Combining Qualitative and Quantitative Methods in Social Sciences: A Theoretical Review of Possibilities and Challenges

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Questions concerning the nature of reality (ontology), how reality should be researched (methodology), and what constitutes meaningful knowledge (epistemology) not merely invite philosophical deliberations, but also have practical implications. The paper argues that ontological and epistemological positions often inform methodological choices. Certain methodological selections are reinforced by certain perspectives on philosophical questions as to what constitutes science and what qualifies as a scientific research. From a critical-realist perspective, this paper reflects on ontological and epistemological implications of qualitative-quantitative divide and presents the arguments for and against combining qualitative and quantitative methods. While arguing for mainstreaming mixed-methods approach as a viable alternative in social sciences, the paper also discusses possible challenges of the approach.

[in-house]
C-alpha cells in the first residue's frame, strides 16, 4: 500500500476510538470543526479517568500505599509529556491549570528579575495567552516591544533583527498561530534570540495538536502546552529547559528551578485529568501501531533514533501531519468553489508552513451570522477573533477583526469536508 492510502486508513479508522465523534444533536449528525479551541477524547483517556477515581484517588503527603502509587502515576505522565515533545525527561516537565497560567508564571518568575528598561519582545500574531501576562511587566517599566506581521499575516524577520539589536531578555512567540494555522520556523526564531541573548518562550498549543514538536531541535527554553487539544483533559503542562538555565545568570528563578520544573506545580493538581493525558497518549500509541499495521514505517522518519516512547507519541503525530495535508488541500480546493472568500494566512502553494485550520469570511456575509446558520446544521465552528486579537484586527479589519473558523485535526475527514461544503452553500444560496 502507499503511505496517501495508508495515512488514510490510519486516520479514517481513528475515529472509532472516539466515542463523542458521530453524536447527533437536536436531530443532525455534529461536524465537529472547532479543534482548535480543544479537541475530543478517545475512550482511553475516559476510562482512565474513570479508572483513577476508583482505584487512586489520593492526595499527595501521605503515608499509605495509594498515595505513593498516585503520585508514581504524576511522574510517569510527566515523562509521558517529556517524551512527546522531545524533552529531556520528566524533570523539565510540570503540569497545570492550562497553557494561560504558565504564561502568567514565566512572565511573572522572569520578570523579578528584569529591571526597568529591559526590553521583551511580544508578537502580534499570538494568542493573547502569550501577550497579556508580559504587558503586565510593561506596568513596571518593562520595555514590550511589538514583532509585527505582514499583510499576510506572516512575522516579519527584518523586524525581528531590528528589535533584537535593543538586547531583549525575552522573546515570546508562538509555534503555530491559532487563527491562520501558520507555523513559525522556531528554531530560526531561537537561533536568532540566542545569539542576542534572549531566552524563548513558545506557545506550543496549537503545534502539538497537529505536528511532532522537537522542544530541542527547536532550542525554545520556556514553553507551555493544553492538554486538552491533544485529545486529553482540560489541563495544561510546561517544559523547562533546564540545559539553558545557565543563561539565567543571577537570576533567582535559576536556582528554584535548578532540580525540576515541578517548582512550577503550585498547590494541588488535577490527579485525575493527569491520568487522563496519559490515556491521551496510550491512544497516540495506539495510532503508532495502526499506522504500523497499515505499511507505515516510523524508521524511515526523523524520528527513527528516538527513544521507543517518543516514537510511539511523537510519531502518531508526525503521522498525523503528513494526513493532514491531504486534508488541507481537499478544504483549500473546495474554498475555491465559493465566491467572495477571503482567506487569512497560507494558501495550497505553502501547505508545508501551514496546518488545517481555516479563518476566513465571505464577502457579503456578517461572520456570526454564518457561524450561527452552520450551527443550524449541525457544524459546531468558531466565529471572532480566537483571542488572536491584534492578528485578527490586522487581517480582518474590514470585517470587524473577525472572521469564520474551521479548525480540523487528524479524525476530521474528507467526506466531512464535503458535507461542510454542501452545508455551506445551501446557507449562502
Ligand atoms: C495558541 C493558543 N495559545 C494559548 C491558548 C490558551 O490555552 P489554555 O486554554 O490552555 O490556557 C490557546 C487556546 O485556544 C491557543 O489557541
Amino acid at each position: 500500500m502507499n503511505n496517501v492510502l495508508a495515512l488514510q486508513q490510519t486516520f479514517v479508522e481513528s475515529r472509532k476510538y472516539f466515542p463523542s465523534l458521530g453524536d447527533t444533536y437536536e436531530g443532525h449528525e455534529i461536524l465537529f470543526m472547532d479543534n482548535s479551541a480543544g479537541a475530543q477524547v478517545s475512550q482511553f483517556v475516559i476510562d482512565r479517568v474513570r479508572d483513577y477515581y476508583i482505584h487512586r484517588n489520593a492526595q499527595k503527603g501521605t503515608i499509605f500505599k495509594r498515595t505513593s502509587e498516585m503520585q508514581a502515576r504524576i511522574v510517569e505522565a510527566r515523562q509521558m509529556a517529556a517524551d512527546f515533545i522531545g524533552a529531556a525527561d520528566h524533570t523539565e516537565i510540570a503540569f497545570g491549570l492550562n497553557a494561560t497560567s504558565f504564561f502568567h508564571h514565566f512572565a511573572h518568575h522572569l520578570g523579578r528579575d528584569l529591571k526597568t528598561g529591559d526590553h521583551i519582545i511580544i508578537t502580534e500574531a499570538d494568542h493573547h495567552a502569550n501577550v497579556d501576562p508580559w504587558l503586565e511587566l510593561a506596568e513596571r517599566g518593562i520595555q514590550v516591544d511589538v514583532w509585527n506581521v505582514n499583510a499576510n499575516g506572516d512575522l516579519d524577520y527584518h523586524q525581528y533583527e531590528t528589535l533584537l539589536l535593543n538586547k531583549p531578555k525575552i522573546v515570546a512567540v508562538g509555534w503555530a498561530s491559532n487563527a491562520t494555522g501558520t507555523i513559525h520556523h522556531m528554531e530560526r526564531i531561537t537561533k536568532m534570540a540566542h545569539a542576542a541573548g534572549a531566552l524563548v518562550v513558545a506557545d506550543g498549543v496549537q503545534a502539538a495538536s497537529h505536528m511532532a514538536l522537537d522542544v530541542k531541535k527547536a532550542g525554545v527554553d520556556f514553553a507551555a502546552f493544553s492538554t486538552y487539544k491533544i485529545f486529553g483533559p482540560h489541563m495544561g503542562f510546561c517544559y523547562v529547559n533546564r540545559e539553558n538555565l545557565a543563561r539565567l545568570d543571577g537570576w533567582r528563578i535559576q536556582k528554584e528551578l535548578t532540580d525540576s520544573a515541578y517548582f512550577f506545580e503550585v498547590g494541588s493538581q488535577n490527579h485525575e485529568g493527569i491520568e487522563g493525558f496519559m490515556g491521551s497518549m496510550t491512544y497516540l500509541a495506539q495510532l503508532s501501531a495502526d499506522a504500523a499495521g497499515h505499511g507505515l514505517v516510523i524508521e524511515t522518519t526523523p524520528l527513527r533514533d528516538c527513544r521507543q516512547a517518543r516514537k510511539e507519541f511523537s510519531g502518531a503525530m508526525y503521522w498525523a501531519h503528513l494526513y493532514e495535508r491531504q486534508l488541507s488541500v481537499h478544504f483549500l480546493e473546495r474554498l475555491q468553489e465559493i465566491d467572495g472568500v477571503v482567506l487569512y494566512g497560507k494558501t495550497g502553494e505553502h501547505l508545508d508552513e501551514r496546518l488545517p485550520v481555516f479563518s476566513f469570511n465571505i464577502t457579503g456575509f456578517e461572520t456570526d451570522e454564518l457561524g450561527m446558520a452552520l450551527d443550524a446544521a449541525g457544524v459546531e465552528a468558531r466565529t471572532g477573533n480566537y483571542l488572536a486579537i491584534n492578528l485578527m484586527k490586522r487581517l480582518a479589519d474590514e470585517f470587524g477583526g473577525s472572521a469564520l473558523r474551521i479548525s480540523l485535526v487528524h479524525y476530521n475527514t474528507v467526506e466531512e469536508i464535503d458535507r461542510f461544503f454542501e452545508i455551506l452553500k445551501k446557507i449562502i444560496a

Original languageEnglish
JournalThe International Journal of Interdisciplinary Social and Community Studies
Issue number2
Pages (from-to)131-141
Number of pages11
Publication statusPublished - 2013
MoE publication typeA1 Journal article-refereed

Fields of Science

  • 5203 Global Development Studies

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